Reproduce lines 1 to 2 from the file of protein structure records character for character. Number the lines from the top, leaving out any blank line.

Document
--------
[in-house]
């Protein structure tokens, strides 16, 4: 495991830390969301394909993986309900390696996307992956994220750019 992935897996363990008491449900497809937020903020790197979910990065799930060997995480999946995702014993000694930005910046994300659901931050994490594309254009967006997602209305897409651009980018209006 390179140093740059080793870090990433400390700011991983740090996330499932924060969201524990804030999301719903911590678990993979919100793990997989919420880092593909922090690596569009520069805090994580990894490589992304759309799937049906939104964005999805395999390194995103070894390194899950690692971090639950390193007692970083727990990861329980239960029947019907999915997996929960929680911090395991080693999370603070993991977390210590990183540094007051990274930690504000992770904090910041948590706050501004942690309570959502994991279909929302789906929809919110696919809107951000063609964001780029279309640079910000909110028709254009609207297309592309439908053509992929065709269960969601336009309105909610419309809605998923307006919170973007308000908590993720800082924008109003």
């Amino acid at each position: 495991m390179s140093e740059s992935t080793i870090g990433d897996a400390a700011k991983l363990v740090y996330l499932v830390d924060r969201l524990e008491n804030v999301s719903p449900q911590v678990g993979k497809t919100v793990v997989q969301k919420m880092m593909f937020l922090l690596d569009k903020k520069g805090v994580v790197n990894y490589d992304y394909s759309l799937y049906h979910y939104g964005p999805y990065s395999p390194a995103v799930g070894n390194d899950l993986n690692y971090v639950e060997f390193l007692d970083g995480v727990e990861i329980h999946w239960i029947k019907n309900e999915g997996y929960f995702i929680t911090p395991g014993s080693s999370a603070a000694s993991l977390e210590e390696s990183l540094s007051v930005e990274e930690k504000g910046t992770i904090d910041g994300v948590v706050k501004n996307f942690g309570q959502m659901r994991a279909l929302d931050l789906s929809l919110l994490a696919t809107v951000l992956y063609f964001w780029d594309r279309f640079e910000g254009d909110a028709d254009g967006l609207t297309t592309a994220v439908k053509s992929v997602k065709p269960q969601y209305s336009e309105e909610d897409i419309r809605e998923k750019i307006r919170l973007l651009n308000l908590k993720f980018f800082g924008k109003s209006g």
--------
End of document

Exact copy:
[in-house]
């Protein structure tokens, strides 16, 4: 495991830390969301394909993986309900390696996307992956994220750019 992935897996363990008491449900497809937020903020790197979910990065799930060997995480999946995702014993000694930005910046994300659901931050994490594309254009967006997602209305897409651009980018209006 390179140093740059080793870090990433400390700011991983740090996330499932924060969201524990804030999301719903911590678990993979919100793990997989919420880092593909922090690596569009520069805090994580990894490589992304759309799937049906939104964005999805395999390194995103070894390194899950690692971090639950390193007692970083727990990861329980239960029947019907999915997996929960929680911090395991080693999370603070993991977390210590990183540094007051990274930690504000992770904090910041948590706050501004942690309570959502994991279909929302789906929809919110696919809107951000063609964001780029279309640079910000909110028709254009609207297309592309439908053509992929065709269960969601336009309105909610419309809605998923307006919170973007308000908590993720800082924008109003």